I've long advocated for sports teams to launch their own independent publications. Independent from their websites— distancing content marketing intended for the most passionate fans from the overt marketing—and independent from other social media ventures. Other social media efforts would be integrated, of course, but this would be stand on its own. A hub, so to speak.
In looking for examples, KnicksNow immediately comes to mind, as does Duke's Blue Planet. They're highly focused, they are deeply integrated with Twitter and Facebook, they produce a wealth of interesting content (especially video) and they're powered completely by professionals associated with their respective teams.
That last note, though, has some downside as it limits the amount of content being published. The cost of each piece of content is equal to the internal resources required to produce that piece of content.
Gawker's Jalopnik recently rolled out a new design, and with it a completely new content platform that is, at least partially, driven at least by the readers. Tim Carmody breaks it down for The Verge:
A new commenting and posting platform, called Kinja 1.0, debuts on Jalopnik, but if it does well, expect to roll out to the rest of the Gawker Media network, which includes Gawker, Gizmodo, io9, Lifehacker, Jezebel, Kotaku, and Deadspin. "Yesterday, you were a reader and a commenter," writes Hardigree. "Today you can be a writer, an arbiter, an editor, and a publisher."
Essentially, the commenting platform now works much more like a personal blog. Every user gets their own subdomain at yourname.kinja.com where they can see a stream of their posts, follow or block other users, tag and upload content — the works. Users can also create themed blogs of their own, on any topic they wish; some of the existing forum features within Jalopnik are being migrated to sub-blogs of this type. Each of these blogs can, in turn, repost articles from Jalopnik (and eventually) all Gawker Media sites.
Jalopnik also promises to hoist the best user content onto the main site. "If we do republish something you created you'll get the byline, the credit, and it'll be clear where it came from," writes Hardigree. "To paraphrase Valve co-founder Gabe Newell: Giving control of the network to its users is the only logical choice."
The downside, of course, is that you lose some sense of control over what's being published—on your site. Even if it isn't promoted, it's still there, and if this is being platform or one similar is deployed by a sports team, you run the risk that said content is critical or even hostile towards the organization.
Honestly, I think it's worth the downsides. You can flag inappropriate content as such and have it taken down, you don't have to 'promote' the negative stuff to a main feed if you don't want to and allowing negative opinions builds the site's credibility. If there isn't room for dissent, how is it any different than overt marketing copy put out for the team?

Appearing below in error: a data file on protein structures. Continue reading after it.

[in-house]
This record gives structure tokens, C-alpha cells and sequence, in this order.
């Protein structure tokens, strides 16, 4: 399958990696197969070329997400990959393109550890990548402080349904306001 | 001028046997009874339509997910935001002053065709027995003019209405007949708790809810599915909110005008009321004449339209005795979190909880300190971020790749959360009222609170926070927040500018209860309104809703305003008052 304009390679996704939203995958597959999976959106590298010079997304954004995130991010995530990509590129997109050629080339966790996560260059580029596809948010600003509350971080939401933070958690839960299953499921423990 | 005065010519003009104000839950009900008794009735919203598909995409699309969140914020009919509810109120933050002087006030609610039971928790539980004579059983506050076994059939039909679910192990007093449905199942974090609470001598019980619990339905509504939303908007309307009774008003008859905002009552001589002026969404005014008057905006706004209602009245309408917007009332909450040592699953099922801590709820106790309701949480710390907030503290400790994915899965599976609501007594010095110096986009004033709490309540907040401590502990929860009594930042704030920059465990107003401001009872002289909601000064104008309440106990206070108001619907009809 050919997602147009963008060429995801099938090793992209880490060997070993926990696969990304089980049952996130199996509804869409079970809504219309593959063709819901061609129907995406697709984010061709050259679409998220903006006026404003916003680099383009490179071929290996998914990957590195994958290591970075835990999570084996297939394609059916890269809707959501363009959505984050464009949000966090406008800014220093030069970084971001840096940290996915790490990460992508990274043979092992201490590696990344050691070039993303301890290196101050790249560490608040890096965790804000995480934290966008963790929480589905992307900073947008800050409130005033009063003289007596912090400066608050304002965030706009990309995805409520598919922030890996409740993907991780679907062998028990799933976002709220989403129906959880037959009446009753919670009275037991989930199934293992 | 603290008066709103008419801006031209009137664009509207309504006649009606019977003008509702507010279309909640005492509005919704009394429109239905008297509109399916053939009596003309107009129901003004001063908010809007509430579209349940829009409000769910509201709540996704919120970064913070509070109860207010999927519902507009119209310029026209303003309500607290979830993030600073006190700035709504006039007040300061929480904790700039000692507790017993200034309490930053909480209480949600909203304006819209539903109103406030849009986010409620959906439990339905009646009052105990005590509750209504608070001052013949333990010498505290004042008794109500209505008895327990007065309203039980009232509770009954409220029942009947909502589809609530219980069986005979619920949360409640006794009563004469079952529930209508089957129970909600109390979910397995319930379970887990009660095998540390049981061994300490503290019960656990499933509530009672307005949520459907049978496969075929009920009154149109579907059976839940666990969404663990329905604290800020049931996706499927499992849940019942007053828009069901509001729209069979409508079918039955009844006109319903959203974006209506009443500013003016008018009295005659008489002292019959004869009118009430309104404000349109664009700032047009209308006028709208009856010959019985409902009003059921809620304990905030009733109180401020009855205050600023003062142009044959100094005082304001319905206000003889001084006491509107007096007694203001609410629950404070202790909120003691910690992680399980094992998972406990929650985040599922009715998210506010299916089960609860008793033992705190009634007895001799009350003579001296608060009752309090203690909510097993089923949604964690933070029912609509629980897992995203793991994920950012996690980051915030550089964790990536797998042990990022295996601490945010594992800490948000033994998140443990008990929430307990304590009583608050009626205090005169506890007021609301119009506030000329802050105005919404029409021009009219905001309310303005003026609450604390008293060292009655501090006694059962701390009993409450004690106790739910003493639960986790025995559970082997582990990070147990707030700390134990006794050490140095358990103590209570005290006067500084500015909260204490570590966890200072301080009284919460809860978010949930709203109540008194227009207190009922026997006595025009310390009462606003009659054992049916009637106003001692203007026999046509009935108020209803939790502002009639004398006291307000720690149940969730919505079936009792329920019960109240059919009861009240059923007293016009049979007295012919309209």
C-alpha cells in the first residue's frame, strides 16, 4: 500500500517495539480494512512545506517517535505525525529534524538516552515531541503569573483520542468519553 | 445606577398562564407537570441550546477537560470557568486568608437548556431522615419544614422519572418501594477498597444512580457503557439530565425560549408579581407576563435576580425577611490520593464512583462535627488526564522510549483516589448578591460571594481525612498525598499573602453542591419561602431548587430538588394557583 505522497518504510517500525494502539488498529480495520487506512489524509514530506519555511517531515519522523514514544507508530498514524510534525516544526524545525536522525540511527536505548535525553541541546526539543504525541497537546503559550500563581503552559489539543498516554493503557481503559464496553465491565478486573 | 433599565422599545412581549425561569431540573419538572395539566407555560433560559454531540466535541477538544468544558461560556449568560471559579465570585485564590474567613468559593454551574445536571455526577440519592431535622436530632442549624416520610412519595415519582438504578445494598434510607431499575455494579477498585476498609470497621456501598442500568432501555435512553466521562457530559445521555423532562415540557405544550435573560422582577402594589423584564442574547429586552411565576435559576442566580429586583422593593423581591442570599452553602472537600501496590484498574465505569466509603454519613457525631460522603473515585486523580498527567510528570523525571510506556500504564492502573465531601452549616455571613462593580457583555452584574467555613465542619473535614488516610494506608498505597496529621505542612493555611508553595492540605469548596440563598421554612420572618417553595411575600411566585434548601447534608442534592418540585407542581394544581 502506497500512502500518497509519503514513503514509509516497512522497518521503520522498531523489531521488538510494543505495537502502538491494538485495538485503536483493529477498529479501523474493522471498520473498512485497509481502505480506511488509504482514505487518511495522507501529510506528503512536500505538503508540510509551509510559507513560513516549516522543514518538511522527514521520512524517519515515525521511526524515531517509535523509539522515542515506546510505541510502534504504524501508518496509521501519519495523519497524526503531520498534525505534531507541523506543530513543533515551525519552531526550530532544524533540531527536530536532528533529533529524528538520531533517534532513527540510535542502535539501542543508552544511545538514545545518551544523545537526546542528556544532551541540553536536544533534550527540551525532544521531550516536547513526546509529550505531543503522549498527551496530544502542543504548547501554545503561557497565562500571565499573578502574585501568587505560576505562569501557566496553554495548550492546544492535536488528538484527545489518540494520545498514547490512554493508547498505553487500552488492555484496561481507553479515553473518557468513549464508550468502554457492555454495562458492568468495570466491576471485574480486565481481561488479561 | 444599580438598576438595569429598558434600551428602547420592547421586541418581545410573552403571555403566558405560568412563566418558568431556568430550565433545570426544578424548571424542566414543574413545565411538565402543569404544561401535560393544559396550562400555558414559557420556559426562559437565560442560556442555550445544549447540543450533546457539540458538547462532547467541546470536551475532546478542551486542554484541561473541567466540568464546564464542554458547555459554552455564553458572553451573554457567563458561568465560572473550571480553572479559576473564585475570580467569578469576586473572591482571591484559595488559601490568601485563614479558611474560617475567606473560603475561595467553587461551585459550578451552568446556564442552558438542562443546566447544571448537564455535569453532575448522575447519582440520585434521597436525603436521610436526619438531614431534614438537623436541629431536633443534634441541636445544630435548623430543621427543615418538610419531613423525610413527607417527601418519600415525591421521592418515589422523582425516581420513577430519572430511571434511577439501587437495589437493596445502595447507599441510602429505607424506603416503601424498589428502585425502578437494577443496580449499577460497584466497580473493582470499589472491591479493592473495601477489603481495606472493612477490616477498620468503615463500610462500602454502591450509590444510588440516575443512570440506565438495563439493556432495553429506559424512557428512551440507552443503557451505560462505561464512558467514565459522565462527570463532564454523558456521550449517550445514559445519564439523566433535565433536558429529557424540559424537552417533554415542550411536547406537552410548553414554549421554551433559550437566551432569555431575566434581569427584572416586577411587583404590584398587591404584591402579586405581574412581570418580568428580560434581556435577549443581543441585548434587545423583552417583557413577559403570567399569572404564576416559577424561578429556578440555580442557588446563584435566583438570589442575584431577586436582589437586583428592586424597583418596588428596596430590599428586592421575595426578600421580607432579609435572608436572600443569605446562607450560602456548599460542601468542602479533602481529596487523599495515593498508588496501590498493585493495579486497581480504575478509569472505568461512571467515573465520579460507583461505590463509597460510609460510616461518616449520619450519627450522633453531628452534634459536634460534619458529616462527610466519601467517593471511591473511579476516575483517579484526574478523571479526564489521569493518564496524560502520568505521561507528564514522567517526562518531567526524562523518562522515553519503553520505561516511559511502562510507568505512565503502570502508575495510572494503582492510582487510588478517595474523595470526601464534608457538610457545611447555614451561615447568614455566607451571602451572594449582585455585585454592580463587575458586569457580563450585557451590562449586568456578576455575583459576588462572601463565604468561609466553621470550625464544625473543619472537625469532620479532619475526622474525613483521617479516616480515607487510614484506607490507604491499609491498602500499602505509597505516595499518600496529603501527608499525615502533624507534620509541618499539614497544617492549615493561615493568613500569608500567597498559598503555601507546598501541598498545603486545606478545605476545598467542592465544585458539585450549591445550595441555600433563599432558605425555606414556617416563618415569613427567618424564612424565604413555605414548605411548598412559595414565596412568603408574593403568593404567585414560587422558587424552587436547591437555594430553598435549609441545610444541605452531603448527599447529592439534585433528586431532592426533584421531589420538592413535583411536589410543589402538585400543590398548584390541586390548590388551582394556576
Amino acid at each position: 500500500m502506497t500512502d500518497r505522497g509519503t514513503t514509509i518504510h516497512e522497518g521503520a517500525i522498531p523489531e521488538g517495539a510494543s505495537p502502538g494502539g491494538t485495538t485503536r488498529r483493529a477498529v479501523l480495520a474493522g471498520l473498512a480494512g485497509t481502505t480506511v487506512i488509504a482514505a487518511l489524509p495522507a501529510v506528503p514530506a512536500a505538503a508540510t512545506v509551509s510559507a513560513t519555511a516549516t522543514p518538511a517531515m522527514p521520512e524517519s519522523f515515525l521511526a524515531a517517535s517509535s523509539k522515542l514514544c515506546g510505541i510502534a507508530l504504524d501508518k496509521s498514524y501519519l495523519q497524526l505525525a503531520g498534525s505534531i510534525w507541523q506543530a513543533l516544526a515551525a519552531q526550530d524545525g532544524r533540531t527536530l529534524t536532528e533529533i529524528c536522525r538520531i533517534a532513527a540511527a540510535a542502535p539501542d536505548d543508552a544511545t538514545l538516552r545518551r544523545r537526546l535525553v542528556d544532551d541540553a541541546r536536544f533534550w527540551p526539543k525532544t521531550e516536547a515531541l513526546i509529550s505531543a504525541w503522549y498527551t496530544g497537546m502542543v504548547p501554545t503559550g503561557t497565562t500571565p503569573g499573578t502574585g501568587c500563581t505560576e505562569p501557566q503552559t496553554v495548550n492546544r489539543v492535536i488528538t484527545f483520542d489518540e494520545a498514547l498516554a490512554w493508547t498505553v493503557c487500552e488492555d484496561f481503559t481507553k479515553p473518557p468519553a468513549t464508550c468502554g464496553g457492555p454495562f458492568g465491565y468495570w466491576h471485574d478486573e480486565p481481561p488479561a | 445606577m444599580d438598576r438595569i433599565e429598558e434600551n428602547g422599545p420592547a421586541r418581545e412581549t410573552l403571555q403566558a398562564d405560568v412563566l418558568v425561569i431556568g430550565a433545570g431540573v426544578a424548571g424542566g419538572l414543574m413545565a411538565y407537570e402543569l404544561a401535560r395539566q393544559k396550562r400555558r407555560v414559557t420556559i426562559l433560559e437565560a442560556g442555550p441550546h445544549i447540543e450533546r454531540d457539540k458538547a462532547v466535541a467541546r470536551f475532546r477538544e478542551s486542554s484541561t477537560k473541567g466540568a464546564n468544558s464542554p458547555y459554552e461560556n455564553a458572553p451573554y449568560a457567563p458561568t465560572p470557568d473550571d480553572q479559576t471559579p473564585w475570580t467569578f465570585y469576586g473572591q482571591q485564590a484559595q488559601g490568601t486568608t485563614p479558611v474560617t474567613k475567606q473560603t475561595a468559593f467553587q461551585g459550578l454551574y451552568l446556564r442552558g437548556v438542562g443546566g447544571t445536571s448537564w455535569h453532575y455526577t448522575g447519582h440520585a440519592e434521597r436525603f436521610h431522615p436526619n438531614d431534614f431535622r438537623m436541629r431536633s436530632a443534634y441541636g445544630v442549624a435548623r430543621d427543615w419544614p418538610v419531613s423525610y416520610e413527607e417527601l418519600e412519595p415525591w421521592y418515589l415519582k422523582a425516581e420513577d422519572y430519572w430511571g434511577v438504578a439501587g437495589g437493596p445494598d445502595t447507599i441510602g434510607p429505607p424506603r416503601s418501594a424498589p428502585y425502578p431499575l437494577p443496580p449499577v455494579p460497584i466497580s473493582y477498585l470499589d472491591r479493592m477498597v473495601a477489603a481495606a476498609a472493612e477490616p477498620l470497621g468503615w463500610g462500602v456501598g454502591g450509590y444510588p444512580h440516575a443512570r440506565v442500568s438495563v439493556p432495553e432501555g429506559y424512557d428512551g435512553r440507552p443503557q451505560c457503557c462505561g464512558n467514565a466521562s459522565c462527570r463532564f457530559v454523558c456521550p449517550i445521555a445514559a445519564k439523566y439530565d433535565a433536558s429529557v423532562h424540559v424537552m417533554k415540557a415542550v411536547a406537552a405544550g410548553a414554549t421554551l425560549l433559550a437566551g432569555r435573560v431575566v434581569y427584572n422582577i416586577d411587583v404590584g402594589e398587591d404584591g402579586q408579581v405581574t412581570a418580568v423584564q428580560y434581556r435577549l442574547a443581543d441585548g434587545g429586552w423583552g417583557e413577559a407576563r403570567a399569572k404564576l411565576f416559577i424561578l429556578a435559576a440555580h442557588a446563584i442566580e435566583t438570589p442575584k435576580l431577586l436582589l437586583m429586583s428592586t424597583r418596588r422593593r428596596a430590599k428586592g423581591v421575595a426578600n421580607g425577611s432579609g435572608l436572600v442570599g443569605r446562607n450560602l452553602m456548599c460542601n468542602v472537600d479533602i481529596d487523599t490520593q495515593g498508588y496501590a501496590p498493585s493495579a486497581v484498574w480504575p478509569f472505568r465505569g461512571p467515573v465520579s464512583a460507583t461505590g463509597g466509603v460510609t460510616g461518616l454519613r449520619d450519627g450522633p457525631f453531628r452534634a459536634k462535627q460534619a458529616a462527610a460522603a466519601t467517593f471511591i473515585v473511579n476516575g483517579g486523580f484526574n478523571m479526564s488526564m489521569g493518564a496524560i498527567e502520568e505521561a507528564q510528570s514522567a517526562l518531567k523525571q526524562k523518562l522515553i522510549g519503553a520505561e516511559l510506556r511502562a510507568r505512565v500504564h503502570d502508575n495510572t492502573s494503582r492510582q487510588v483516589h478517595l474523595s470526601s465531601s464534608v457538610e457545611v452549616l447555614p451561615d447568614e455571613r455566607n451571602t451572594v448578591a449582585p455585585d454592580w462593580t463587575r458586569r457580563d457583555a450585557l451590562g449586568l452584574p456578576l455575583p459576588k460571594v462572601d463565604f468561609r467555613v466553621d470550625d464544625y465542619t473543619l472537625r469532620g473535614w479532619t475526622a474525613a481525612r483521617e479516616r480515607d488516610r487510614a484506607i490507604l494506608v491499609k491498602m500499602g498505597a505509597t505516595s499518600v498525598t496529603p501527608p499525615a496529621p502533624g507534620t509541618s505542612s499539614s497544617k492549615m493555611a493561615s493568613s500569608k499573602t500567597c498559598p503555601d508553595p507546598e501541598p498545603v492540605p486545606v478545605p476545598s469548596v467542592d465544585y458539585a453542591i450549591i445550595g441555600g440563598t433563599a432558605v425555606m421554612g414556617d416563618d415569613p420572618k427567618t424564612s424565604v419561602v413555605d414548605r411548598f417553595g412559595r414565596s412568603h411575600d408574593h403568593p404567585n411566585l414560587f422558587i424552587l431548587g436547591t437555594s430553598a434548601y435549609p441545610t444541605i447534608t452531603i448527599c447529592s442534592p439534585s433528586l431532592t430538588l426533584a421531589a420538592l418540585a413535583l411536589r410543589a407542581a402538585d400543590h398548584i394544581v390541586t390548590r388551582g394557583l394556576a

But that's looking only at the negatives. Teams stand to create a significantly more engaging relationship with their most-dedicated fans, they tap into the opinions of these fans (this would be a great listening tool) and they get a wealth of content that'd aid in educating and engaging more individuals who suport the organization.
On Gawker's platform for Jalopnik, the readers are incentivized to create content because it the Gawker platform will give them more exposure and, you never know, if they're good enough maybe they'll be called up to be one of the site's real authors.
Teams can do more than that.
Imagine a system in which the platform's top authors are rewarded with money for the team store, comped tickets or even—for those have built an audience on the platform—press passes. That, to me, is the most alluring part: the ability for a team-owned platform to truly create community and enable fans to build their own audiences.
The Harvard Business Review recently had an interesting article by Bill Lee on how customer communities can create a wealth of value for businesses. He said it required reaching what he called a "Level 4 Value Proposition" in which "you're helping customers build their social capital — that is, helping them to build and expand valuable support groups and communities." And he listed four ways companies are doing this:
- Help customers build their reputation
- Help customers build their affiliation networks
- Help customers build status in the community
- Give them a say
Though all apply to sports teams in some way, his example for the first strategy fit especially well:
When Jeff Bezos made the controversial decision to allow customers to post reviews of the books they bought on Amazon's site — a seminal event ushering customer-based marketing into the online world — he reasoned simply that ordinary reader reviews were what buyers wanted. To encourage more of this, Amazon now designates top reviewers on the site and a reviewer Hall of Fame (based in part on ratings from readers), lets reviewers set up their own pages showing their reviews of other books, provides them with a distinctive badge for their pen names, and more — all of which builds their reputation in the book buying community. Top Amazon reviewers are often more powerful than traditional media reviewers.
There are a wealth of reasons for why this could work and why it'd be valuable for teams, starting with the potential for much a deeper and faster-growing library of content and going far beyond that. Now, more than ever, fans are inclined to voice their opinion on sports. Why shouldn't teams give them a place and incentives for doing so?